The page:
KISS unleashes classic analog sound with 20th studio album
Very few bands stay together long enough to record 20 albums, so KISS decided to record an album like they used to do in the 1970s and ‘80s. The band chose to record “Monster” using only analog equipment and vintage gear. This means the band did not have the safety nets of digital technology like auto-tune, digital mixers or digital editing at their disposal. Today, it’s commonplace to exclusively use digital equipment to record an album.
In a recent interview with Rolling Stone, vocalist and rhythm guitarist Paul Stanley was asked why the band decided to record using analog tape and he said, “Gear that looks like ‘Star Trek’ isn’t what any of our heroes played on. If you can’t get a great sound with your guitar plugged into an amp, you need a new guitar or a new amp.”
The band’s line-up is cemented with founding members Paul Stanley (rhythm guitar, vocals) and Gene Simmons (bass guitar, vocals); however, the positions of drummer and lead guitarist have seen a revolving cast come and go since the ‘90s. Currently, Eric Singer holds down the drum kit while Tommy Thayer shreds on lead guitar.
The band has found it increasingly hard to please the “KISS Army” ever since founding drummer Peter Criss and founding guitarist Ace Frehley left the band. “Monster” is only the second album that features the current incarnation of the band, and there are many things that need to be proven before KISS enthusiasts embrace Singer and Thayer as one of their own. KISS certainly had this in mind when recording “Monster” in Hollywood and Los Angeles, Calif. The album is jam packed with 12 songs that were created using previous hit-singles as a blueprint for success. The band use familiar hooks to generate new anthems that long-time KISS fans will surely appreciate. Additionally, the band wrote all of the songs and had no outside writers contribute to the album.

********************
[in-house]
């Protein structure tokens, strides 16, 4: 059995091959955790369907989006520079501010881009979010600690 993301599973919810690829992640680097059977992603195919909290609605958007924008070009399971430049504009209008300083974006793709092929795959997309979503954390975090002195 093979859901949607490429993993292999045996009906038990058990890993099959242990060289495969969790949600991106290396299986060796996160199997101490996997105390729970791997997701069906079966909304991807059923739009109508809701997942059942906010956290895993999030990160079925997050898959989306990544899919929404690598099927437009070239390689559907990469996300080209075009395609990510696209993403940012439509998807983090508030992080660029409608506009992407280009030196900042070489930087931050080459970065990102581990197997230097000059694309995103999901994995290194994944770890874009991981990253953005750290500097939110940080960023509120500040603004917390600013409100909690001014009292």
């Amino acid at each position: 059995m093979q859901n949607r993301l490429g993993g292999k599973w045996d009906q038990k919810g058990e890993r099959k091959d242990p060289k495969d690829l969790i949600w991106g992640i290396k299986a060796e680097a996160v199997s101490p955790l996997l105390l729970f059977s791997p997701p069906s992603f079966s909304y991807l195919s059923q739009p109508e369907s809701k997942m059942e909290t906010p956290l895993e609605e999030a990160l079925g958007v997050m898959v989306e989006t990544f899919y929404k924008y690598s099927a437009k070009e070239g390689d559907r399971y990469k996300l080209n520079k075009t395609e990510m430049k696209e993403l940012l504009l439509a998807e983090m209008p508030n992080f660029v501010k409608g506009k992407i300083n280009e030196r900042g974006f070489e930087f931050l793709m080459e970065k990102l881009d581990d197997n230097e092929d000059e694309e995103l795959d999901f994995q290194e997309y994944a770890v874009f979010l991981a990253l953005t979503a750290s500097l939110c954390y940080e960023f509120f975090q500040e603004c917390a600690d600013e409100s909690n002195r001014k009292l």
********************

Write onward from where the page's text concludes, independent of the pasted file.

“Hell or Hallelujah” may be the lead single from “Monster,” but it’s “Eat Your Heart Out” that generates the most excitement from this disc. The opening of the song begins with all four members singing a-cappella, “Eat your heart out, baby! / Oh won’t you give me something sweet? /Eat your heart out, baby! / A hot mess is just a-what I need.” A slithering solo guitar riff creates a bridge into a smooth stadium-sized attack. Simmons handles lead vocals on this track but, as the chorus kicks in the band transition into their signature gang vocals. This song has vintage KISS written all over it.
While Simmons and Stanley share the bulk of lead vocal duties, occasionally they allow other band members to shine in the lead singer light. This only happens one time throughout “Monster.” Thayer provides lead vocals on “Outta This World” and he does a great job. He has a smooth delivery that blends in perfectly with Simmons’ voice. In addition to providing the lead vocals on this track, Thayer also wrote the song. This could be a sign that Simmons and Stanley have vested their trust in him and fans should do the same.
For a band that’s built on visuals and an out-of-this-world stage show, it’s easy to neglect the quality of music the band creates. Thankfully, KISS does not disappoint on studio album number 20. Casual fans of rock music will enjoy this album as much as any KISS fanatic.
“Monster” has been released under the Universal Music Group label. KISS has sold over 100 million albums worldwide.